On the International Day of Women and Girls in Science, we’re celebrating some of our amazing female scientists making up our female dominated team here at West Cumbria Rivers Trust. Here’s a spotlight on our Fisheries Project Officer- Ruth Mackay.
Ruth and Sarah Clarke, our Project Assistant, conducting fish surveys
Ruth joined the Trust after completing her degree in Physical Geography and a Masters in Polar & Alpine Science. As a child, Ruth wanted to be a Postwoman when she grew up so she could spend all her time outside. Fast forward to 2016 and Ruth joined WCRT to work outside 7 months of the year conducting fieldwork to monitor trout and salmon (salmonids) at various stages of their lifecycle. Ruth avoids the Cumbrian weather the other five months to write reports on the fish and catchment health as well as act as the Trust’s GIS Officer producing maps and scale drawings, and working with other data sets that aren’t all about fish.
Ruth spends her summer season monitoring up to 160 sites across the River Derwent Catchment from its source near Borrowdale to the coast at Workington, working with a team of dedicated interns and volunteers, including the local angling clubs. This past 2021 season Ruth monitored 3454 trout and 4026 salmon alongside stickleback, eels, minnow, flounder, crayfish, stoneloach, bullhead, bleak and pike. Over the last winter Ruth has been working closely with other organisations across the country undertaking similar survey work, as well as the Environment Agency, to improve consistency in data and work towards a standardised methodology and equations for analysing the results. Her work in fisheries, is vital in understanding the long-term trends in salmonid populations on the Derwent, to understand the impacts of restoration works and targeting areas requiring work.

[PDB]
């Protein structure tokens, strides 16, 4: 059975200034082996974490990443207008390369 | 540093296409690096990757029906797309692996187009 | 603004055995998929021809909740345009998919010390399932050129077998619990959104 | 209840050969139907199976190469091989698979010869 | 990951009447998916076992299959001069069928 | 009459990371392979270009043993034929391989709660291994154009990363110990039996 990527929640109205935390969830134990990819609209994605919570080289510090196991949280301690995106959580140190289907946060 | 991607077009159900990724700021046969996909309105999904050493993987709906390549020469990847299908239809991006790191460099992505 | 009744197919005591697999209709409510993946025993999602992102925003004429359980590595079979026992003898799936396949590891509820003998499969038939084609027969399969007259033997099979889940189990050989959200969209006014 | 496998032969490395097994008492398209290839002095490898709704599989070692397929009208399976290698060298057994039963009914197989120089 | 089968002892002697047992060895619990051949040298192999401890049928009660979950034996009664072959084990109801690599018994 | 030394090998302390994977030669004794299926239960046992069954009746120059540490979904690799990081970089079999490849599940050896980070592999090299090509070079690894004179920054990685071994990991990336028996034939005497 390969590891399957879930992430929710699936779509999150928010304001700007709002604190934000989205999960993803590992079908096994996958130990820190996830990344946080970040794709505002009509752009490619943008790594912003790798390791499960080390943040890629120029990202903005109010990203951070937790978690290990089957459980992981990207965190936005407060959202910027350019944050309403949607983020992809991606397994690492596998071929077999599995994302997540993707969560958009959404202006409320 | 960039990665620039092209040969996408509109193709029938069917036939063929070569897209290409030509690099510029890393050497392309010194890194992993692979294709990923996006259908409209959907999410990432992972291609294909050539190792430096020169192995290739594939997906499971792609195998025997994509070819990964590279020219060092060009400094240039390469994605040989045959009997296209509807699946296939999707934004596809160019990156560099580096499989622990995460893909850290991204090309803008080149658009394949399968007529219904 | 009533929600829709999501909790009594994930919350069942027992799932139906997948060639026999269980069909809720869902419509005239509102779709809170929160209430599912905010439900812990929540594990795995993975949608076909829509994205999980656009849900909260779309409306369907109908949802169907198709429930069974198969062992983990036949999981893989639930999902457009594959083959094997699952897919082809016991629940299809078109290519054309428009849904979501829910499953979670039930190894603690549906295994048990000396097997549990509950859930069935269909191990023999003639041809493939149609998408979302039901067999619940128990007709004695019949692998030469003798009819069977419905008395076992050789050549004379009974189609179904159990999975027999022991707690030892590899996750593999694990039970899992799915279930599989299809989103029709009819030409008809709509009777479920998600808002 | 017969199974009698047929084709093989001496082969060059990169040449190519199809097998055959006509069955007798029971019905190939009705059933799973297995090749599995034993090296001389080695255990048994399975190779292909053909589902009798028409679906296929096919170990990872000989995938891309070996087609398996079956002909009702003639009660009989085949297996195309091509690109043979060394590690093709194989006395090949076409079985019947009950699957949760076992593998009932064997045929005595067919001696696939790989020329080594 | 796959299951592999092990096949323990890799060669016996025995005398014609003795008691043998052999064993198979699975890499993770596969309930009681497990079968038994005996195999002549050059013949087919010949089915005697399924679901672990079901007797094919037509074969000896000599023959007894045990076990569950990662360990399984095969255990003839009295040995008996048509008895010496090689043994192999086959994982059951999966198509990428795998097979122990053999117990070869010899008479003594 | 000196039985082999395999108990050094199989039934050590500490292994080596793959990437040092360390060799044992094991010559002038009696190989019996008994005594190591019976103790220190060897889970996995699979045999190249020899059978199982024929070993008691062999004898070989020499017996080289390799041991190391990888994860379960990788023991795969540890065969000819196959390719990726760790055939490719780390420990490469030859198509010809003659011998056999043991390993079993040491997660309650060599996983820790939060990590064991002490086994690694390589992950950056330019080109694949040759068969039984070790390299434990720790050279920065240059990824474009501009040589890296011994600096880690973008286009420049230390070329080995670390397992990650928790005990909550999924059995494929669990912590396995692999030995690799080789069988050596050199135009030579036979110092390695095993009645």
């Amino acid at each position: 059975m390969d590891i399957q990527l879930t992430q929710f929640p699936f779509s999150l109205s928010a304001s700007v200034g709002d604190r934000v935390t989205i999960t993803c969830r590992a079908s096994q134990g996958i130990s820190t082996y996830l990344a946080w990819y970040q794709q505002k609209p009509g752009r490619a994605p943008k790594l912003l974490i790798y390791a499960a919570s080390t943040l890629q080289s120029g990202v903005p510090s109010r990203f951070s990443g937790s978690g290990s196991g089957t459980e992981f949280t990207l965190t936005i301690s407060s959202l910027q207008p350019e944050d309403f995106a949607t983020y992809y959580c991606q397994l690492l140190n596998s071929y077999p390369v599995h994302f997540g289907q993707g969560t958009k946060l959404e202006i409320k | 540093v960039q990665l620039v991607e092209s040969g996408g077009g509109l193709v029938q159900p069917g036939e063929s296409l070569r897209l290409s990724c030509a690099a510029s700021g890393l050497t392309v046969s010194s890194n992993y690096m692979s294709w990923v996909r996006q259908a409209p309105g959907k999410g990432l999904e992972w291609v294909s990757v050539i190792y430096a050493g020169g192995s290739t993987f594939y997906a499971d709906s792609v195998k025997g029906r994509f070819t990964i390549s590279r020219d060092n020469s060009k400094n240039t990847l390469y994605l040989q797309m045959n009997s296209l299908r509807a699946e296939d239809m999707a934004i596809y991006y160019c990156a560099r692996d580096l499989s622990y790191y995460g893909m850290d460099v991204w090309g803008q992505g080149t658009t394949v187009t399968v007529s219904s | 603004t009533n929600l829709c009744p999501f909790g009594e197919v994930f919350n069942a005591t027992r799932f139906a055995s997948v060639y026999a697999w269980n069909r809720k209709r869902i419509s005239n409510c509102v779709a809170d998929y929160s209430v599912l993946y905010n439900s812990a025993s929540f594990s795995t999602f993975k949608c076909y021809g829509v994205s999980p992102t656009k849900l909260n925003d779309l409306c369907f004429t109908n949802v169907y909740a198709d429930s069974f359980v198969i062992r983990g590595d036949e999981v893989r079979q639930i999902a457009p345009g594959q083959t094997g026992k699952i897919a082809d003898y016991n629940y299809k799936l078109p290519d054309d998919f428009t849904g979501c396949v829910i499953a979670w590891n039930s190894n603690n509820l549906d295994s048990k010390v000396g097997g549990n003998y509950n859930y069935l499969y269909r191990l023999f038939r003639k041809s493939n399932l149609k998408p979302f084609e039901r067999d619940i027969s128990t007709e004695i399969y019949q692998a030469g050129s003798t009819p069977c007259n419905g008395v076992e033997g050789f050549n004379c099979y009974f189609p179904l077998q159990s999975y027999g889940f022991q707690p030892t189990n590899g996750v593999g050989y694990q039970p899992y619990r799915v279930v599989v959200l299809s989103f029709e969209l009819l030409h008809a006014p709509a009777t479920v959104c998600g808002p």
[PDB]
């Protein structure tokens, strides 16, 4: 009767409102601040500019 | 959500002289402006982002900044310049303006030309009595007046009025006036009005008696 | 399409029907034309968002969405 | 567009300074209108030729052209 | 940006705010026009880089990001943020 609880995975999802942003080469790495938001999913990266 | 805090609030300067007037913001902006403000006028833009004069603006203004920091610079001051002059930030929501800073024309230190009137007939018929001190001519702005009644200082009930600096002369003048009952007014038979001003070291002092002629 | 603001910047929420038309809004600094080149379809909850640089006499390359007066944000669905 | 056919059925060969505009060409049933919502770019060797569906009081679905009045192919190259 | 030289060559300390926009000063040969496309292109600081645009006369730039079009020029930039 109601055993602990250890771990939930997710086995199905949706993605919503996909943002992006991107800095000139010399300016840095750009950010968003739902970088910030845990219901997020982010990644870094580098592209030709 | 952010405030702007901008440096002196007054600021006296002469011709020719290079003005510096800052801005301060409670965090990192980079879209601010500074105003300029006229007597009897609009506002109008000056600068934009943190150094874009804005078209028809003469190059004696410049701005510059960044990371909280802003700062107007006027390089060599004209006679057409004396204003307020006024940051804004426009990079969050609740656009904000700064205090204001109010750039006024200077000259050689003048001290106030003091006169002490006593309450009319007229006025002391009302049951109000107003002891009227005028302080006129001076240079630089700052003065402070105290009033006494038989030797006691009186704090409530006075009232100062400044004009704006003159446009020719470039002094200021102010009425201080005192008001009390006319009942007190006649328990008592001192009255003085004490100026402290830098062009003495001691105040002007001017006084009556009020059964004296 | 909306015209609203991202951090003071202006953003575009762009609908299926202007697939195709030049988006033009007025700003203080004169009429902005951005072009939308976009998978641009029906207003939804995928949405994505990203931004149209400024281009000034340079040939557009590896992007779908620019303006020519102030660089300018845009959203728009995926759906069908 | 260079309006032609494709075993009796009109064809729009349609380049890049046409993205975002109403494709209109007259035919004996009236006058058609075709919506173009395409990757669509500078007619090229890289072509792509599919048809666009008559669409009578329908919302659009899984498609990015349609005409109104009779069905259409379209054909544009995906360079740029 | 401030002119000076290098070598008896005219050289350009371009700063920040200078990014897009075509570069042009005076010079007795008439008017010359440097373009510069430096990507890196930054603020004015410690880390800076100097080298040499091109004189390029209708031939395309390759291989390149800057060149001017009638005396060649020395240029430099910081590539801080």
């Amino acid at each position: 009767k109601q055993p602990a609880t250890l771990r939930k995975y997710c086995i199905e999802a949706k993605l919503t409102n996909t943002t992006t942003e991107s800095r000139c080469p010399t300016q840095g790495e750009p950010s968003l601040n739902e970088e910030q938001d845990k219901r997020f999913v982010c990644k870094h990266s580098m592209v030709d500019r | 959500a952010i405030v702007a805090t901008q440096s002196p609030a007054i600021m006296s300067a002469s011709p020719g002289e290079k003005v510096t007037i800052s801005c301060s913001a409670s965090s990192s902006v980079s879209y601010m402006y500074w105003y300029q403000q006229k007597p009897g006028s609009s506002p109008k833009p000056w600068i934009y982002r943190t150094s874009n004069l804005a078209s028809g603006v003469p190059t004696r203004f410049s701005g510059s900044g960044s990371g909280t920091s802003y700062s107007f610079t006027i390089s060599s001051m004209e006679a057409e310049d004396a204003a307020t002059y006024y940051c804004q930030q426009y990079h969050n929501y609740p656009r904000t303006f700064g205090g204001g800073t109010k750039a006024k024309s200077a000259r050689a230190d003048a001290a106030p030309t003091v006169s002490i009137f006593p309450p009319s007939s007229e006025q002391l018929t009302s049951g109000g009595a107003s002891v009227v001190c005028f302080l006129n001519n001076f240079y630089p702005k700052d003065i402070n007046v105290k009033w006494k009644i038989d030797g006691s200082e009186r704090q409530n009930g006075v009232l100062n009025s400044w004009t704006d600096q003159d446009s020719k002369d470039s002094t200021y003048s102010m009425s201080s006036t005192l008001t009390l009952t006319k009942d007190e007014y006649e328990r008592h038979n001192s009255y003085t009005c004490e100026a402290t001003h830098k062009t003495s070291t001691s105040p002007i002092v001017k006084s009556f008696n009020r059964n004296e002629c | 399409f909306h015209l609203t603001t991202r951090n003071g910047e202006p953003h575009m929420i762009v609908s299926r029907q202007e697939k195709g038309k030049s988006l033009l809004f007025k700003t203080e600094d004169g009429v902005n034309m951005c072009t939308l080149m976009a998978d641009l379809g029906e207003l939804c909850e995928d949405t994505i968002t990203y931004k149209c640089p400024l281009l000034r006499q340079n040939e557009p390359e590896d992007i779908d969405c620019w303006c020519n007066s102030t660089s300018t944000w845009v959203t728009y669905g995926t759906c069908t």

Ruth and members of her survey team, made up of interns and volunteers, conducting fish surveys on St John’s Beck
Ruth also works on projects to track the progress of smolts (teenage salmonids) as they head out to sea for the first time in the spring, conducts fisheries consultancy work for the Trust and assists in fish genetic studies. She says: “I never thought I would end up working in Fisheries Science, however there are loads of opportunities out there that I never even realised were options for careers whilst I was at school. I find my job varied and interesting, and best of all I get to work outside most of the year, wading about in the rivers and streams of the Lake District.”